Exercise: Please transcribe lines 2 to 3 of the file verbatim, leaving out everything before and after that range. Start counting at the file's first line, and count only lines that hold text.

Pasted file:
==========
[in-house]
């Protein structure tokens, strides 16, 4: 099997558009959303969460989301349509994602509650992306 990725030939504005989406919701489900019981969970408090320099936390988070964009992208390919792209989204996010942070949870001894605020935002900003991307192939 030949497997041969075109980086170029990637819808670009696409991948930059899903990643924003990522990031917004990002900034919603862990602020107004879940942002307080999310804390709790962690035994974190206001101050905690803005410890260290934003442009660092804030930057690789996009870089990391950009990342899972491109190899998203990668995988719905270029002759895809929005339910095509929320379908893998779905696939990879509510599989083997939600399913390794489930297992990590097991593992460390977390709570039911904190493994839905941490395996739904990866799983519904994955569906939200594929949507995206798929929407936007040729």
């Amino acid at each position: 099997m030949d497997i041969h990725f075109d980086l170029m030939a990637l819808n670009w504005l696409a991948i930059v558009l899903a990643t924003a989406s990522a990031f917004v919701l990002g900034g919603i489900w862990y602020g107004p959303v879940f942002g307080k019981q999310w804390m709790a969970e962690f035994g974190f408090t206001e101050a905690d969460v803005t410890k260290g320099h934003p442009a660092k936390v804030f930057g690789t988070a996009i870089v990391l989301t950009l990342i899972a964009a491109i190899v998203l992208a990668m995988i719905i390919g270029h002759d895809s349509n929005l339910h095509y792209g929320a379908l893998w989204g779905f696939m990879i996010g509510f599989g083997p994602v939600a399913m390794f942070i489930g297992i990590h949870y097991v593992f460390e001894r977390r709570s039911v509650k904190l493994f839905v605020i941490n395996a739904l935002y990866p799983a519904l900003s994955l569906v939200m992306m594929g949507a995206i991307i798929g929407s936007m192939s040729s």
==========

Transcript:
């Protein structure tokens, strides 16, 4: 099997558009959303969460989301349509994602509650992306 990725030939504005989406919701489900019981969970408090320099936390988070964009992208390919792209989204996010942070949870001894605020935002900003991307192939 030949497997041969075109980086170029990637819808670009696409991948930059899903990643924003990522990031917004990002900034919603862990602020107004879940942002307080999310804390709790962690035994974190206001101050905690803005410890260290934003442009660092804030930057690789996009870089990391950009990342899972491109190899998203990668995988719905270029002759895809929005339910095509929320379908893998779905696939990879509510599989083997939600399913390794489930297992990590097991593992460390977390709570039911904190493994839905941490395996739904990866799983519904994955569906939200594929949507995206798929929407936007040729």
């Amino acid at each position: 099997m030949d497997i041969h990725f075109d980086l170029m030939a990637l819808n670009w504005l696409a991948i930059v558009l899903a990643t924003a989406s990522a990031f917004v919701l990002g900034g919603i489900w862990y602020g107004p959303v879940f942002g307080k019981q999310w804390m709790a969970e962690f035994g974190f408090t206001e101050a905690d969460v803005t410890k260290g320099h934003p442009a660092k936390v804030f930057g690789t988070a996009i870089v990391l989301t950009l990342i899972a964009a491109i190899v998203l992208a990668m995988i719905i390919g270029h002759d895809s349509n929005l339910h095509y792209g929320a379908l893998w989204g779905f696939m990879i996010g509510f599989g083997p994602v939600a399913m390794f942070i489930g297992i990590h949870y097991v593992f460390e001894r977390r709570s039911v509650k904190l493994f839905v605020i941490n395996a739904l935002y990866p799983a519904l900003s994955l569906v939200m992306m594929g949507a995206i991307i798929g929407s936007m192939s040729s």